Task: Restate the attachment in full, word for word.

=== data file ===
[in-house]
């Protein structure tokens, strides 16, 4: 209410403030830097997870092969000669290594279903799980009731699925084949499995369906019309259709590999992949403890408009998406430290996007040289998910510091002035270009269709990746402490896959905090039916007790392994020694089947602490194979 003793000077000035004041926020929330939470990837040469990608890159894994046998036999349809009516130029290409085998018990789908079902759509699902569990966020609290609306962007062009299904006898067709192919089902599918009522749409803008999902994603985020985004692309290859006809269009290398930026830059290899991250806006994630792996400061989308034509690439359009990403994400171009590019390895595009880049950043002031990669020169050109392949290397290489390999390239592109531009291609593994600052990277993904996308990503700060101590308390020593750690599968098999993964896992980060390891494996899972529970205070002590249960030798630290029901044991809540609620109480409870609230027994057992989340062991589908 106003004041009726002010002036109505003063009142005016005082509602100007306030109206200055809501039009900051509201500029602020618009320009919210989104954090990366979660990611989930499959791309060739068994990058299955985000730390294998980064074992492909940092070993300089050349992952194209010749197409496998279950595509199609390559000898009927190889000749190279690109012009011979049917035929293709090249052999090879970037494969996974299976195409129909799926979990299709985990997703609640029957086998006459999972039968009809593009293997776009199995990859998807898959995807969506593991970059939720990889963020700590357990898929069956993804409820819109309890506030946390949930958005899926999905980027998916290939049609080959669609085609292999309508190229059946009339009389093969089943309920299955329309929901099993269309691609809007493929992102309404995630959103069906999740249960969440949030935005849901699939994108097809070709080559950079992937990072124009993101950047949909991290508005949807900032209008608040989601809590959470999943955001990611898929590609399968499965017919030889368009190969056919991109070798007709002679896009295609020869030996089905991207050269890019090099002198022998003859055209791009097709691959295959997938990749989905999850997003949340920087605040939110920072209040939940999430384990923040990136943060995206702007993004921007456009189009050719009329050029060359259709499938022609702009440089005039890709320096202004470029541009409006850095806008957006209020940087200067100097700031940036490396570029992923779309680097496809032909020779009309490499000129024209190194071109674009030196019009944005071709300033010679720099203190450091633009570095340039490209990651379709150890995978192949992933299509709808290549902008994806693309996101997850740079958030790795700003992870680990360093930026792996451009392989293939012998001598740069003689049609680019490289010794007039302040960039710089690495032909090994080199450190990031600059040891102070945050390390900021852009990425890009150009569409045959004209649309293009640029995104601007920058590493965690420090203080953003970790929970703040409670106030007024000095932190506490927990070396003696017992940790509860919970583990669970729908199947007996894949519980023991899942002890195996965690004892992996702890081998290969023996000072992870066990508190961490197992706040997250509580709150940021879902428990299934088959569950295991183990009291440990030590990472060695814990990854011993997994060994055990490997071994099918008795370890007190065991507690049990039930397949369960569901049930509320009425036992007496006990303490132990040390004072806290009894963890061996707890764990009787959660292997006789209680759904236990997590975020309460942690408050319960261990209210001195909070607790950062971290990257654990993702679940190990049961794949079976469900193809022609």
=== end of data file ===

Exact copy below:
[in-house]
């Protein structure tokens, strides 16, 4: 209410403030830097997870092969000669290594279903799980009731699925084949499995369906019309259709590999992949403890408009998406430290996007040289998910510091002035270009269709990746402490896959905090039916007790392994020694089947602490194979 003793000077000035004041926020929330939470990837040469990608890159894994046998036999349809009516130029290409085998018990789908079902759509699902569990966020609290609306962007062009299904006898067709192919089902599918009522749409803008999902994603985020985004692309290859006809269009290398930026830059290899991250806006994630792996400061989308034509690439359009990403994400171009590019390895595009880049950043002031990669020169050109392949290397290489390999390239592109531009291609593994600052990277993904996308990503700060101590308390020593750690599968098999993964896992980060390891494996899972529970205070002590249960030798630290029901044991809540609620109480409870609230027994057992989340062991589908 106003004041009726002010002036109505003063009142005016005082509602100007306030109206200055809501039009900051509201500029602020618009320009919210989104954090990366979660990611989930499959791309060739068994990058299955985000730390294998980064074992492909940092070993300089050349992952194209010749197409496998279950595509199609390559000898009927190889000749190279690109012009011979049917035929293709090249052999090879970037494969996974299976195409129909799926979990299709985990997703609640029957086998006459999972039968009809593009293997776009199995990859998807898959995807969506593991970059939720990889963020700590357990898929069956993804409820819109309890506030946390949930958005899926999905980027998916290939049609080959669609085609292999309508190229059946009339009389093969089943309920299955329309929901099993269309691609809007493929992102309404995630959103069906999740249960969440949030935005849901699939994108097809070709080559950079992937990072124009993101950047949909991290508005949807900032209008608040989601809590959470999943955001990611898929590609399968499965017919030889368009190969056919991109070798007709002679896009295609020869030996089905991207050269890019090099002198022998003859055209791009097709691959295959997938990749989905999850997003949340920087605040939110920072209040939940999430384990923040990136943060995206702007993004921007456009189009050719009329050029060359259709499938022609702009440089005039890709320096202004470029541009409006850095806008957006209020940087200067100097700031940036490396570029992923779309680097496809032909020779009309490499000129024209190194071109674009030196019009944005071709300033010679720099203190450091633009570095340039490209990651379709150890995978192949992933299509709808290549902008994806693309996101997850740079958030790795700003992870680990360093930026792996451009392989293939012998001598740069003689049609680019490289010794007039302040960039710089690495032909090994080199450190990031600059040891102070945050390390900021852009990425890009150009569409045959004209649309293009640029995104601007920058590493965690420090203080953003970790929970703040409670106030007024000095932190506490927990070396003696017992940790509860919970583990669970729908199947007996894949519980023991899942002890195996965690004892992996702890081998290969023996000072992870066990508190961490197992706040997250509580709150940021879902428990299934088959569950295991183990009291440990030590990472060695814990990854011993997994060994055990490997071994099918008795370890007190065991507690049990039930397949369960569901049930509320009425036992007496006990303490132990040390004072806290009894963890061996707890764990009787959660292997006789209680759904236990997590975020309460942690408050319960261990209210001195909070607790950062971290990257654990993702679940190990049961794949079976469900193809022609």